An estimated 11.4 million gallons of the chemical pesticide known as Agent Orange were sprayed over millions of acres of Vietnam forests from 1962 to 1970. The United States Department of Veterans Affairs has long acknowledged the link between the substance and diseases like cancer in veterans, but when veterans began reporting having children with birth defects, the VA stayed mostly mum. But a joint investigation by ProPublica and the Virginian-Pilot published Friday revealed the odds of having a child born with birth defects were found to be a third higher for veterans exposed to Agent Orange than for those who weren’t. The investigation also determined that the VA had collected information about the link between birth defects and Agent Orange during examinations of more than 668,000 veterans but never adequately scrutinized it.  Read more . . .

Drop me an email at info@sftt.org if you believe that there are other subjects that are newsworthy.

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Iran and the Straits of Hormuz

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The following article was published  April 24th on  Crosshairs – Military Matters in Review at www.milmat.net by Fred Edwards.  I have recently “discovered” Mr. Edwards and believe that he supplies much needed context and insightful analysis of military matters.  This recent article by Mr. Edwards focuses on a possible military response by Iran in the event they are threatened or attacked.   The analysis is sobering.

“On the final day of its three-day war games in the Straits of Hormuz, Iran reportedly stopped and boarded a French and an Italian vessel. On April 24, Iranian state media announced that naval forces from the Islamic Revolutionary Guards Corps (IRGC) boarded the vessels and inspected them to see if they were complying with environmental regulations. Finding no violations, they let the two vessels continue.

In a report the same date, Stratfor, a company that collects and analyzes worldwide political, economic and military intelligence, wrote that if the incident happened, it was a signal from Iran that it was willing to disrupt traffic in the Straits in case it was attacked. The Straits carry some 40 percent of the international oil supply, and Iran routinely threatens to halt shipping there if it is attacked. They could do it only temporarily, Joint Chiefs vice chair Marine Gen. James Cartwright told the Senate Armed Services Committee April 14.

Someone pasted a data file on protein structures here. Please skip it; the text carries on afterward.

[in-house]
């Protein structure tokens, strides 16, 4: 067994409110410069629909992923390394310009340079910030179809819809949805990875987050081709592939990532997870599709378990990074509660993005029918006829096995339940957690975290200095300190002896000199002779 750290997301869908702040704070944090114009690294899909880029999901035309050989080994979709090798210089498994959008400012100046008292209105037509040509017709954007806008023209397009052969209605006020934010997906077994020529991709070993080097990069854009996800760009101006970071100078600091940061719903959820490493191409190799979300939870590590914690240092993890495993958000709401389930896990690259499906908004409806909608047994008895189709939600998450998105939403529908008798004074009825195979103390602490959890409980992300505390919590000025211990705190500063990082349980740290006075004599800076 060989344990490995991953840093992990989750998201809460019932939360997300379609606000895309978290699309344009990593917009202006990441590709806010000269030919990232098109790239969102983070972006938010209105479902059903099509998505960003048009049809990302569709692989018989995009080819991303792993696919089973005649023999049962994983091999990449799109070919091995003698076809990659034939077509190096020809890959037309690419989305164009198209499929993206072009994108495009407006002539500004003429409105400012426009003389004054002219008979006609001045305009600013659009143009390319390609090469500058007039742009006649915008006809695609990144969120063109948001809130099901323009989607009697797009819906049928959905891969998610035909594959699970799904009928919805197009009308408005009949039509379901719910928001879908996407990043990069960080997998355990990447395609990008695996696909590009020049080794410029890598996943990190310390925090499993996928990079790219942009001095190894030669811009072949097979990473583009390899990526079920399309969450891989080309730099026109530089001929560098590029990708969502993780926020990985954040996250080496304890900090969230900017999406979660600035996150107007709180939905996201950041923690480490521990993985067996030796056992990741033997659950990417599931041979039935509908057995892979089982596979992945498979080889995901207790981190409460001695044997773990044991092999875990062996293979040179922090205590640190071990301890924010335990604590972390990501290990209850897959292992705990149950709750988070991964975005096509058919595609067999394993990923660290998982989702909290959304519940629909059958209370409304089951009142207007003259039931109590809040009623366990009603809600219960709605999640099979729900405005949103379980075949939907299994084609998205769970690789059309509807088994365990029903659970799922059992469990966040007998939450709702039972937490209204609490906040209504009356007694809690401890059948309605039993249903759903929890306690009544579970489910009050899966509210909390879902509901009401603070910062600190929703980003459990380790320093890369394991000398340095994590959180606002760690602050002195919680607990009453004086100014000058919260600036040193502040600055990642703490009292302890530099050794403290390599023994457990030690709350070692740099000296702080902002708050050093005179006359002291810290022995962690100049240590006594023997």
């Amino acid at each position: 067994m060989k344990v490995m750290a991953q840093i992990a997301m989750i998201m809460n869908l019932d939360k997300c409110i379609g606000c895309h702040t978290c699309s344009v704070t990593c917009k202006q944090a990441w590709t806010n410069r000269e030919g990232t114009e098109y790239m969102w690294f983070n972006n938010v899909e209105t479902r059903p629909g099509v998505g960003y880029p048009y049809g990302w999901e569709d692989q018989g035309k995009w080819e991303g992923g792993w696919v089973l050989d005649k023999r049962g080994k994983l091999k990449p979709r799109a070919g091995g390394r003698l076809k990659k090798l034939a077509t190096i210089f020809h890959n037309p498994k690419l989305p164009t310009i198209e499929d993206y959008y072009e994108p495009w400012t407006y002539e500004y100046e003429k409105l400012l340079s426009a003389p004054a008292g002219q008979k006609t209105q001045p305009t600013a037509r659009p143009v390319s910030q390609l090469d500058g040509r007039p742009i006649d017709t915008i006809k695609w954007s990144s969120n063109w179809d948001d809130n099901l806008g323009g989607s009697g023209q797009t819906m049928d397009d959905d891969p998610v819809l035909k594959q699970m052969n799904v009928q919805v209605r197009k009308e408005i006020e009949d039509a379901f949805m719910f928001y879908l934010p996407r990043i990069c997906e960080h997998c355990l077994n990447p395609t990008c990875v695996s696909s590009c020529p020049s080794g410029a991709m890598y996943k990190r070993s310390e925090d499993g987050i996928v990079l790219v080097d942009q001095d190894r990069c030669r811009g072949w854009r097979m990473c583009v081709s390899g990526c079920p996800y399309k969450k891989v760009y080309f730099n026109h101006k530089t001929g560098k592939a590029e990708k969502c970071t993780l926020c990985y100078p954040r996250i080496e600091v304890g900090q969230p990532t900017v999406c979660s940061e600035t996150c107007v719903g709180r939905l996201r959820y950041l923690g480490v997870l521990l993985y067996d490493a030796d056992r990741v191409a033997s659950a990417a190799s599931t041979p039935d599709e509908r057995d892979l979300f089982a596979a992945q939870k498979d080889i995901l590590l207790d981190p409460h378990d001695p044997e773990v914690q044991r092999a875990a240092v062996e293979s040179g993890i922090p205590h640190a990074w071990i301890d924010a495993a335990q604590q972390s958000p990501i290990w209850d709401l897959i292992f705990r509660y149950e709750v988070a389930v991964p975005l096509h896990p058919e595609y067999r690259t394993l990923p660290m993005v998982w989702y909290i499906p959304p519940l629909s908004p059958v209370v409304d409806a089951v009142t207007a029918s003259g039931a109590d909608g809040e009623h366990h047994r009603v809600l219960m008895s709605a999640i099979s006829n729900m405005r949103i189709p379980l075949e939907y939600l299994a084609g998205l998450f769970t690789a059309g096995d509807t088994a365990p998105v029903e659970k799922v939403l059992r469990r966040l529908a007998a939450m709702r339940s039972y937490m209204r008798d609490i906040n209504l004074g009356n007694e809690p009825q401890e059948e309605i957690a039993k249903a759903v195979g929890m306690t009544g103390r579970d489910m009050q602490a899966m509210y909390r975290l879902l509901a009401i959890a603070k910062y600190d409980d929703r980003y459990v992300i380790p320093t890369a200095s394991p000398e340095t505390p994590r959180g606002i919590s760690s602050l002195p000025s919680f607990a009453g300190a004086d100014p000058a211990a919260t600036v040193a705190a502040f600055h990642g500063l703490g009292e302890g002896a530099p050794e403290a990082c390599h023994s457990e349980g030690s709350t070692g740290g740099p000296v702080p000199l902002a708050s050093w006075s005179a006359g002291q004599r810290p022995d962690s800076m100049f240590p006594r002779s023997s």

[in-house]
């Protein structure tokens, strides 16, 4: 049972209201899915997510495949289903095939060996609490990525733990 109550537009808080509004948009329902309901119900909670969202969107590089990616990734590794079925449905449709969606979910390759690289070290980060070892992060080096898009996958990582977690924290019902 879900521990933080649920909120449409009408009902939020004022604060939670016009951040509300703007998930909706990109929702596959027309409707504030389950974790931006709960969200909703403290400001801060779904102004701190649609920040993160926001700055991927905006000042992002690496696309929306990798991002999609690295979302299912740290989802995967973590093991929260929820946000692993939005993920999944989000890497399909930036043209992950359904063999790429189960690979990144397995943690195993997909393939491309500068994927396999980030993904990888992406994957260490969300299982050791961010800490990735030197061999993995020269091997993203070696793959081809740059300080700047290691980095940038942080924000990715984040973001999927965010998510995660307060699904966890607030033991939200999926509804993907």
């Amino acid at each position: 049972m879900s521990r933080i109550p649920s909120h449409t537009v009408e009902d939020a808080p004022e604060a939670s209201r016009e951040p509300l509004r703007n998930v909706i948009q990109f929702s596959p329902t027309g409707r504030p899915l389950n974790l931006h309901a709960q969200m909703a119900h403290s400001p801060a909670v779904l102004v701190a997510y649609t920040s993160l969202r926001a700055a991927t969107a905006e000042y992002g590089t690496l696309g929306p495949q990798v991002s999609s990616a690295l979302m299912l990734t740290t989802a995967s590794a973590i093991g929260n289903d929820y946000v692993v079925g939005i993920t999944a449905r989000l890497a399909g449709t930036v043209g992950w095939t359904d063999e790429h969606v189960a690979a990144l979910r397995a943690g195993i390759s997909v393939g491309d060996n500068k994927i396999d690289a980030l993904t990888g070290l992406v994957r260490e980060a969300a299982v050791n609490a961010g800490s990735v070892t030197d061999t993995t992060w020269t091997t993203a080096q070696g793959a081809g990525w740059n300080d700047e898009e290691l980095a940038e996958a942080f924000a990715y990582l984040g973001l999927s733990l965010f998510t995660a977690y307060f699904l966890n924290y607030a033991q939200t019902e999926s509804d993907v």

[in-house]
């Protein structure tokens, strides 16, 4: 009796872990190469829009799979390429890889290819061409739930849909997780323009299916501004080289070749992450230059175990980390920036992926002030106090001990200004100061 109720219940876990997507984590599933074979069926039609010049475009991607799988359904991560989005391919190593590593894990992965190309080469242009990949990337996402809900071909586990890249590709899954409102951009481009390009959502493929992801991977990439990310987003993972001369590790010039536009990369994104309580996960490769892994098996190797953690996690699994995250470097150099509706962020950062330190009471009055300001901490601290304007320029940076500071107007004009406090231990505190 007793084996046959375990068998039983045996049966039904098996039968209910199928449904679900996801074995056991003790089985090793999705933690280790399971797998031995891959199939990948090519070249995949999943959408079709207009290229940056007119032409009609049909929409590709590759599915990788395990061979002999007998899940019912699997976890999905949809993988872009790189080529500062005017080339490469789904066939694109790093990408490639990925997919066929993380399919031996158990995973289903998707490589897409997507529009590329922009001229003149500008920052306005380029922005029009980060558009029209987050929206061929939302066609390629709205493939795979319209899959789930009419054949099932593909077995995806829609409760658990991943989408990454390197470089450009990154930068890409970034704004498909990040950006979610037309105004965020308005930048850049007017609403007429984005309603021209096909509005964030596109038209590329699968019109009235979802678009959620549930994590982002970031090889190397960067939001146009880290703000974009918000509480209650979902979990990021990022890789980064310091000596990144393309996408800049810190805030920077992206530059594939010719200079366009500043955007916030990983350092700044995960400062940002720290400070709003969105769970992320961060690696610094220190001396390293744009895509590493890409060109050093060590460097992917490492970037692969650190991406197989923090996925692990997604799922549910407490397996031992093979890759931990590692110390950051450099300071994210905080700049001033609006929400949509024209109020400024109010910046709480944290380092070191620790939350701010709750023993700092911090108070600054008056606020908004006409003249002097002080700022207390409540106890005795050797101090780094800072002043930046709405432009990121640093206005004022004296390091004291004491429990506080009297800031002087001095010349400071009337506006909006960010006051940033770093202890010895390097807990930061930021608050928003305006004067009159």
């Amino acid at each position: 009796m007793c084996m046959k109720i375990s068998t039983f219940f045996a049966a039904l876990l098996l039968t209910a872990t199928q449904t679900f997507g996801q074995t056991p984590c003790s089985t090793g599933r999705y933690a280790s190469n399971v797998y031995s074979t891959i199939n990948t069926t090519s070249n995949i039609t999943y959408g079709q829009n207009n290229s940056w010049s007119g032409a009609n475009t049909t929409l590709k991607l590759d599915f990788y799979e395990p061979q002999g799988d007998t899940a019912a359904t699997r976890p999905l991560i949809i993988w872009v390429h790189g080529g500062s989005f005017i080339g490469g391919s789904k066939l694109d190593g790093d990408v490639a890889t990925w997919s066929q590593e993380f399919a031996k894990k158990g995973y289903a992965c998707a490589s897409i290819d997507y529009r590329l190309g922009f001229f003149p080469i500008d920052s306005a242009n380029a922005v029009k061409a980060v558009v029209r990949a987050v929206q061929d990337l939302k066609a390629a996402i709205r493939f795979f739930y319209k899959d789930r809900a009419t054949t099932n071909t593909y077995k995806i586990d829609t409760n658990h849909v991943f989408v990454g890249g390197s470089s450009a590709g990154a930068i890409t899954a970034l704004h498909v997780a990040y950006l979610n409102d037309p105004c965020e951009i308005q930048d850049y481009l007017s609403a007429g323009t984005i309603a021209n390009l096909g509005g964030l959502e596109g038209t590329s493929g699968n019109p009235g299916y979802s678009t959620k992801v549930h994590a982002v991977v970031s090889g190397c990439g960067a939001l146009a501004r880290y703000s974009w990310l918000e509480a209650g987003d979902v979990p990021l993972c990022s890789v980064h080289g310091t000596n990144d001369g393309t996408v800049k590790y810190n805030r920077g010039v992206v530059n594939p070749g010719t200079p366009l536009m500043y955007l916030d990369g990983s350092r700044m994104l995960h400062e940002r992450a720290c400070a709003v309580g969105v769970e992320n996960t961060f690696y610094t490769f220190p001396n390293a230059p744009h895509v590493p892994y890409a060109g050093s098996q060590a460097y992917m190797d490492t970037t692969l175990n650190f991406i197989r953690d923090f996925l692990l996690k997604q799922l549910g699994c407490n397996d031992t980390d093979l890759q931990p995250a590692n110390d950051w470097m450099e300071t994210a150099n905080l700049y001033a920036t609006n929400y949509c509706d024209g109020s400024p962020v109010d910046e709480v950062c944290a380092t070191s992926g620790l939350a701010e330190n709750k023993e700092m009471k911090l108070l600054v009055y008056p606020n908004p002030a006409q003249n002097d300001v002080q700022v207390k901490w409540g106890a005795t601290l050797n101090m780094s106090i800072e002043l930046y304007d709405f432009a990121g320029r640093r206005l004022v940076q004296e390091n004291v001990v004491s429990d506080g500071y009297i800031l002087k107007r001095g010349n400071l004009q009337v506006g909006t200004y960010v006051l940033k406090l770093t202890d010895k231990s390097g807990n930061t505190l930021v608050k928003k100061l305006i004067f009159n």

Does such brinkmanship smacks of strategic insanity? Not necessarily. Maybe Iran is warning the United States and its friends that, if they attacked, Iran would create an international financial crisis by closing the Straits even though the shutdown would mean that Iran itself would stop its own oil exports, and imports of almost everything it needs. In other words, Tehran is saying, “Hey, if you try to destroy me, I’ll destroy myself, but I’ll take you all down with me, along with the global financial system.”

But Iran also might be playing the sly fox. As the United States debates about placing sanctions against Iran to pressure it from continuing its nuclear program, the sly fox may simply be saying, “If you think you can hurt me with sanctions, at any time I decide you are squeezing too hard, I’ll just close down the Straits for a few months. Now there’s a sanction for you that will stick.”

The last time Tehran played a similar sort of brinkmanship was on March 23, 2007, when Iranian military forces seized seven British marines and eight sailors. The Brits were aboard two inflatable patrol boats in the northern Persian gulf, boarding merchant vessels, and Iranian officials claimed they were trespassing in Iran’s territorial waters. Before releasing them, the Iranians put them on public display where some “confessed” and apologized for entering Iranian waters.

This time the chips are on the table — or perhaps in the Straits of Hormuz: Iran failed to meet the December deadline for nuclear talks; the United States is deciding which sanctions to apply; and Iran is saying America wouldn’t dare.”

This is certainly high-stakes poker in a troubling part of the world and argues for caution and vigilance.

Richard W. May